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Iconicity and diachronic language change

Monaghan, Padraic and Roberts, Sean G. 2021. Iconicity and diachronic language change. Cognitive Science 45 (4) , e12968. /10.1111/cogs.12968

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Iconicity, the resemblance between the form of a word and its meaning, has effects on behaviour in both communicative symbol development and language learning experiments. These results have invited speculation about iconicity being a key feature of the origins of language, yet, the presence of iconicity in natural languages seems limited. In a diachronic study of language change, we investigated the extent to which iconicity is a stable property of vocabulary, alongside previously investigated psycholinguistic predictors of change. Analysing 784 English words with data on their historical forms, we found that stable words are higher in iconicity, longer in length, and earlier acquired during development, but that the role of frequency and grammatical category may be less important than previously suggested. Iconicity is revealed as a feature of ultra-conserved words, and potentially also as a property of vocabulary early in the history of language origins.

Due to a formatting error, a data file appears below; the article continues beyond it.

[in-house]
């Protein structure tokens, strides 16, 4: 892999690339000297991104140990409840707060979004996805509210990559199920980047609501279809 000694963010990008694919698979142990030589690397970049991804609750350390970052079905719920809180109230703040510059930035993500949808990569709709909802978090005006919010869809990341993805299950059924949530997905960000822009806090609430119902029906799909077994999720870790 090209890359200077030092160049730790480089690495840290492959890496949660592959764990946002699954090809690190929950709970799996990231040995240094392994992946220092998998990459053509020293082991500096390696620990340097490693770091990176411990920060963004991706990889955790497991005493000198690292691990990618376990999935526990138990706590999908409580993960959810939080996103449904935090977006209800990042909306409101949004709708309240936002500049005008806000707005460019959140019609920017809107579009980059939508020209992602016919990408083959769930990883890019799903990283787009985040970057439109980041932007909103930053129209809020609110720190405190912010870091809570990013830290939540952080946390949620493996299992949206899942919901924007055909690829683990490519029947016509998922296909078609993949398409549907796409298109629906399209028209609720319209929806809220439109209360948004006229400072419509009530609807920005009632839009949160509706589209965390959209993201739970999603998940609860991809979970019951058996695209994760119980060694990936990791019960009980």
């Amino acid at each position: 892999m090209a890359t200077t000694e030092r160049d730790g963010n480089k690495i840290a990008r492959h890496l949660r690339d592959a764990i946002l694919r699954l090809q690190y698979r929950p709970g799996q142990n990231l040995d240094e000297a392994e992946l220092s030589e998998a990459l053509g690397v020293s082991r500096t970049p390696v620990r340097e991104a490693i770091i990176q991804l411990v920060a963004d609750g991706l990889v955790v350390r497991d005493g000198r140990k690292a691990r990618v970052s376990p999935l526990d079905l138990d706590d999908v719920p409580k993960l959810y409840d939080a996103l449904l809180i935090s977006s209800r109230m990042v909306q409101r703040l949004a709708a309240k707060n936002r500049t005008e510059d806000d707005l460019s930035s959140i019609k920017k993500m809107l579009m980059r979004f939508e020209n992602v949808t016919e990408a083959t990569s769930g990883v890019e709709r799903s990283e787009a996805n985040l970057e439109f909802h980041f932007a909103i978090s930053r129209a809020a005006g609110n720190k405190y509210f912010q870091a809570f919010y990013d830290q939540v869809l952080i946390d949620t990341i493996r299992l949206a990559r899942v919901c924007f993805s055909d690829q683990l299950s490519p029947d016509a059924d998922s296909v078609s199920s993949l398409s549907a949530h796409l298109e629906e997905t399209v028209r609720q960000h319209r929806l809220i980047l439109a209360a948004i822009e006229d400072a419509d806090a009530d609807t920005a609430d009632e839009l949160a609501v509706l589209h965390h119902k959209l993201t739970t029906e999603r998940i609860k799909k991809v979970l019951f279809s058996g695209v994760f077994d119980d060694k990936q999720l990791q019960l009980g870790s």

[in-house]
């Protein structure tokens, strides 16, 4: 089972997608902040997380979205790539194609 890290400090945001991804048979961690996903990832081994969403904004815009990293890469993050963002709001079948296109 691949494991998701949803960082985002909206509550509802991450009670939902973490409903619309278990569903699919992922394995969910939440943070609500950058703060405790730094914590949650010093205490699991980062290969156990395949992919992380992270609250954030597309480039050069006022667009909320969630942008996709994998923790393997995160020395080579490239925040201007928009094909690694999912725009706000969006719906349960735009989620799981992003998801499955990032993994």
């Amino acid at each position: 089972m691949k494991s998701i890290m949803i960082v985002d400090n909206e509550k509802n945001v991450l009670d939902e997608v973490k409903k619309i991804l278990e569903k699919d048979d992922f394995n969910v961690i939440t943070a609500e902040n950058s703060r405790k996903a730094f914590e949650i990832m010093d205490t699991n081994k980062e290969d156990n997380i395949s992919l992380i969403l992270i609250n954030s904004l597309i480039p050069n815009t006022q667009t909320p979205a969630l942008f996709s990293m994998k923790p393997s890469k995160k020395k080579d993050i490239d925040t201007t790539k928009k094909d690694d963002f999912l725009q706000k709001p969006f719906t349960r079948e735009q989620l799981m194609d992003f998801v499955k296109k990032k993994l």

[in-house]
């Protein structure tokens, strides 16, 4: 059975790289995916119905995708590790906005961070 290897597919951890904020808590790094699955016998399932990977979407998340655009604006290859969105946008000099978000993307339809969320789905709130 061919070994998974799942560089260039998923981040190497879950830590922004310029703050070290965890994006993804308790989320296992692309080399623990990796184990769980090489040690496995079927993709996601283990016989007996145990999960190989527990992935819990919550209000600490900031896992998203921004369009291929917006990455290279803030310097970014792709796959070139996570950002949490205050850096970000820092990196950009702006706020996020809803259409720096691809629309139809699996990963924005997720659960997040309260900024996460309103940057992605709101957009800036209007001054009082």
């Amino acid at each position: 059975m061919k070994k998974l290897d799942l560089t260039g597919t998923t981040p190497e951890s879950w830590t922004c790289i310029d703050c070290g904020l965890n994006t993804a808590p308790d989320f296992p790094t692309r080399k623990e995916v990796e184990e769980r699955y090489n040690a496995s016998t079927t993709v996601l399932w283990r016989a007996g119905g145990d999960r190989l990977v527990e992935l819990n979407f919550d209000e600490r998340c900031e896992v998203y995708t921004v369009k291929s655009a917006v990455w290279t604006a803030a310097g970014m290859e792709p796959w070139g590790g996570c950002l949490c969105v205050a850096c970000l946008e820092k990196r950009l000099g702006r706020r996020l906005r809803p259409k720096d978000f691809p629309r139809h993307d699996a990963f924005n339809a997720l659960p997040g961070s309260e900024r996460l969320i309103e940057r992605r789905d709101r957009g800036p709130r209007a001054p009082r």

Item Type: Article
Date Type: Publication
Status: Published
Schools: English, Communication and Philosophy
Subjects: P Language and Literature > P Philology. Linguistics
Additional Information: This is an open access article under the terms of the Creative Commons Attribution License, which permits use, distribution and reproduction in any medium, provided the original work is properly cited.
Publisher: Wiley
ISSN: 0364-0213
Date of First Compliant Deposit: 9 March 2021
Date of Acceptance: 3 March 2021
Last Modified: 10 May 2021 11:53

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